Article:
The Cooking the Books Column from the March 2012 issue of the Socialist Standard
In a speech in January David Cameron talked about using “this crisis in capitalism to improve markets, not undermine them”. At least he admits that capitalism does have crises, which is progress compared to the previous Prime Minister. He said he wanted “these difficult economic times” to “lead to a socially responsible and genuinely popular capitalism. One in which the power of the market and the obligations of responsibility come together. One in which we improve the market by making it fair as well as free, and in which many more people get a stake in the economy and share in the rewards of success. That’s the vision of a better, more worthwhile economy that we’re building”.
By “a socially responsible capitalism” and a “fair market” all he seems to mean is that the top executives of capitalist corporations don’t line their pockets so much, while everything else goes on as before, with profits coming before people and market forces enforcing the economic laws “no profit, no production” and “can’t pay, can’t have”. More a nightmare than a vision.
He went on:
“We are the party that understands how to make capitalism work … Because we get the free market we know its failings as well as its strengths. No true Conservative has a naïve belief that all politics has to do is step back and let capitalism rip. We know there is every difference in the world between a market that works and one that does not.”
It would be interesting to know what he thinks the market’s failings are. But he didn’t say. Nor did he elaborate on how he was going “to make capitalism work”. He can’t have been claiming like Gordon Brown to be able to make it work without it leading to other economic crises in the future. No politician dares do this now.
But, then, why does he not come out and say that there will always be crises from time to time under capitalism as that’s the way it works, as many other open supporters of capitalism have done? Such as HSBC chief economist, Stephen King, who has written of “capitalism’s inherent instability” (Times, 7 February). Or Times columnist (and former Tony Blair speechwriter) Philip Collins who has commended to Ed Miliband’s attention Marx’s “picture of capitalism as creative, destructive, radical, disruptive and prone to cycles of boom and bust” (Times, 7 January).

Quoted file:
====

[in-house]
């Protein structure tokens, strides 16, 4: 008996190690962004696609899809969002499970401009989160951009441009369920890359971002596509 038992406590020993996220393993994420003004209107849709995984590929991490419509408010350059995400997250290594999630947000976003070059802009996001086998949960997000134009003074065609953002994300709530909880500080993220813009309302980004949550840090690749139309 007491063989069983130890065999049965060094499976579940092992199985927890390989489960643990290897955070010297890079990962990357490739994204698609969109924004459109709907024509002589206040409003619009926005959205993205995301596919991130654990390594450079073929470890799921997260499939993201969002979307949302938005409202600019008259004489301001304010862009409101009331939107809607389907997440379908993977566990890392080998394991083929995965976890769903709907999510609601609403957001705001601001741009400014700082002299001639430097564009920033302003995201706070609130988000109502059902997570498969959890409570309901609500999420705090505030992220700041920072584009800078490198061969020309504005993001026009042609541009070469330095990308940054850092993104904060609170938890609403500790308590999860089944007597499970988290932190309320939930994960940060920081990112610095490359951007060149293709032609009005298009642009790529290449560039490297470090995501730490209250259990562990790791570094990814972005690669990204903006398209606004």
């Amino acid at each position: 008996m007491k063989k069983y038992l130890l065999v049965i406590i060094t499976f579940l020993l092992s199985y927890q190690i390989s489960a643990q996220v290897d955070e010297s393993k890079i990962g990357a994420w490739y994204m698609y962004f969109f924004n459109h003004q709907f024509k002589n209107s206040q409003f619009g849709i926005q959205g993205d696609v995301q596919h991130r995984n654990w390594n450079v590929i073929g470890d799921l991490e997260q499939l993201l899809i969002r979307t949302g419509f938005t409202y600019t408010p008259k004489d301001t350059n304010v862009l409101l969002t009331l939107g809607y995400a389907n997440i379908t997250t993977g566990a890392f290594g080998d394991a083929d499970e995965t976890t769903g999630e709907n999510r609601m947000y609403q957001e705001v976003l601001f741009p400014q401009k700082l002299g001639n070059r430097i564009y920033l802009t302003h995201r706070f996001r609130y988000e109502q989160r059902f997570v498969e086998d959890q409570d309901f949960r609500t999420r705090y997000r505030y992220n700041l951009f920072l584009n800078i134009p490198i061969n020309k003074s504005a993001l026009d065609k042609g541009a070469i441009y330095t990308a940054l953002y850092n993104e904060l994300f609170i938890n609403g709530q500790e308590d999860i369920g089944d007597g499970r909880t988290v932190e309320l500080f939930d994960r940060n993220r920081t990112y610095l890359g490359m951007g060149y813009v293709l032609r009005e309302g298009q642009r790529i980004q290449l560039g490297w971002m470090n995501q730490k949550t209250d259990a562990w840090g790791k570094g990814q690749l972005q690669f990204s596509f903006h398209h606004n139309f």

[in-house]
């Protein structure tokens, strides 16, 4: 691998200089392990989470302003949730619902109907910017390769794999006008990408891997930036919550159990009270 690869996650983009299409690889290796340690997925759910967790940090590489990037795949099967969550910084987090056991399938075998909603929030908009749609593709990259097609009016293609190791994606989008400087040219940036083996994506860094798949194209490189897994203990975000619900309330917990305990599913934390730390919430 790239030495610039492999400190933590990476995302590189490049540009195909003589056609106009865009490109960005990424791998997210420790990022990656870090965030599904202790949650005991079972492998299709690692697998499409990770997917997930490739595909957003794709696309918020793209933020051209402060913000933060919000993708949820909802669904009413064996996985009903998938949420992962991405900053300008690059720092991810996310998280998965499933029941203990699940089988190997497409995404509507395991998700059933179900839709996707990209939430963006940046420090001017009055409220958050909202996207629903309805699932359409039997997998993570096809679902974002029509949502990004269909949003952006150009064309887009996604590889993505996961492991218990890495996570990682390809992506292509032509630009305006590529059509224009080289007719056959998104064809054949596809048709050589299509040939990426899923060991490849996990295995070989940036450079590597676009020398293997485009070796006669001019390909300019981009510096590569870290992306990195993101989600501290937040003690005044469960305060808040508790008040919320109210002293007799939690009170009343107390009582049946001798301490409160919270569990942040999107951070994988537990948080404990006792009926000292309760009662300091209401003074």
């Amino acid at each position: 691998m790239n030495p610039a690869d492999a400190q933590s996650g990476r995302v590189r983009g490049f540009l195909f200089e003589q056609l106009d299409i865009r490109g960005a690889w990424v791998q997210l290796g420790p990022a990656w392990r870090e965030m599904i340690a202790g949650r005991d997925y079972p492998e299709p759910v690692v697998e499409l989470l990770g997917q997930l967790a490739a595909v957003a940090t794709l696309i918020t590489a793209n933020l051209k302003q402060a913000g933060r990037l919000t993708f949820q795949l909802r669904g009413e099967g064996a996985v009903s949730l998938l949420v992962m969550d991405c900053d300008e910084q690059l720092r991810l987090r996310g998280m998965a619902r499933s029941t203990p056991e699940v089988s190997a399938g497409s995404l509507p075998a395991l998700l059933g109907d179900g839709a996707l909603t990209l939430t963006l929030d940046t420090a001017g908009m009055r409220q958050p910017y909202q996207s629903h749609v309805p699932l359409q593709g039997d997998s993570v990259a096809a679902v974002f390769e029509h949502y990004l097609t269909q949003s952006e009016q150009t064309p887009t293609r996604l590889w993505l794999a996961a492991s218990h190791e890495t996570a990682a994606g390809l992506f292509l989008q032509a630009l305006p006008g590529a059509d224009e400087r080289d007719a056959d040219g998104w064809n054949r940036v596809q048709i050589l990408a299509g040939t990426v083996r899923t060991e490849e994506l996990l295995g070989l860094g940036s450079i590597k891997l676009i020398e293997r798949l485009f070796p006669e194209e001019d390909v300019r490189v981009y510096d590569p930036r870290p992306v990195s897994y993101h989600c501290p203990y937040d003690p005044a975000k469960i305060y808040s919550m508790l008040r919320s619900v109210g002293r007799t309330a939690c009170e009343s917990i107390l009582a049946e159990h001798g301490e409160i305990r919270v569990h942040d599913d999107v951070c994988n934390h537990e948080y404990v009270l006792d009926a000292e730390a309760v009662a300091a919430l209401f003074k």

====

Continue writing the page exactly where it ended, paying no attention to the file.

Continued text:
Or Tory grandee William Rees-Mogg stating that “no theory can stop recurrent boom and bust” (Times, 22 September 2008). Or the Times whose editorial (17 September 2008) observed after the collapse of Lehman Brothers that the “profitable parts of the business will find a new home and the weaker parts closed down. This is painful and worrying but the opposite of a disaster. It might be brutal and unforgiving but this is how capitalism works. The market ensures that those who make mistakes are accountable for them. What critics are too hasty to see as capitalism in crisis is, in fact, capitalism in action”.
Falling living standards and cuts to social amenities, needed in a crisis to help restore the profitability that drives capitalism, are equally brutal and unforgiving but that’s how capitalism works. Yes indeed, his is the “party that understands how to make capitalism work”. And, no, it doesn’t believe in just stepping back and letting capitalism rip. It believes in intervening, as at present, to help let capitalism rip.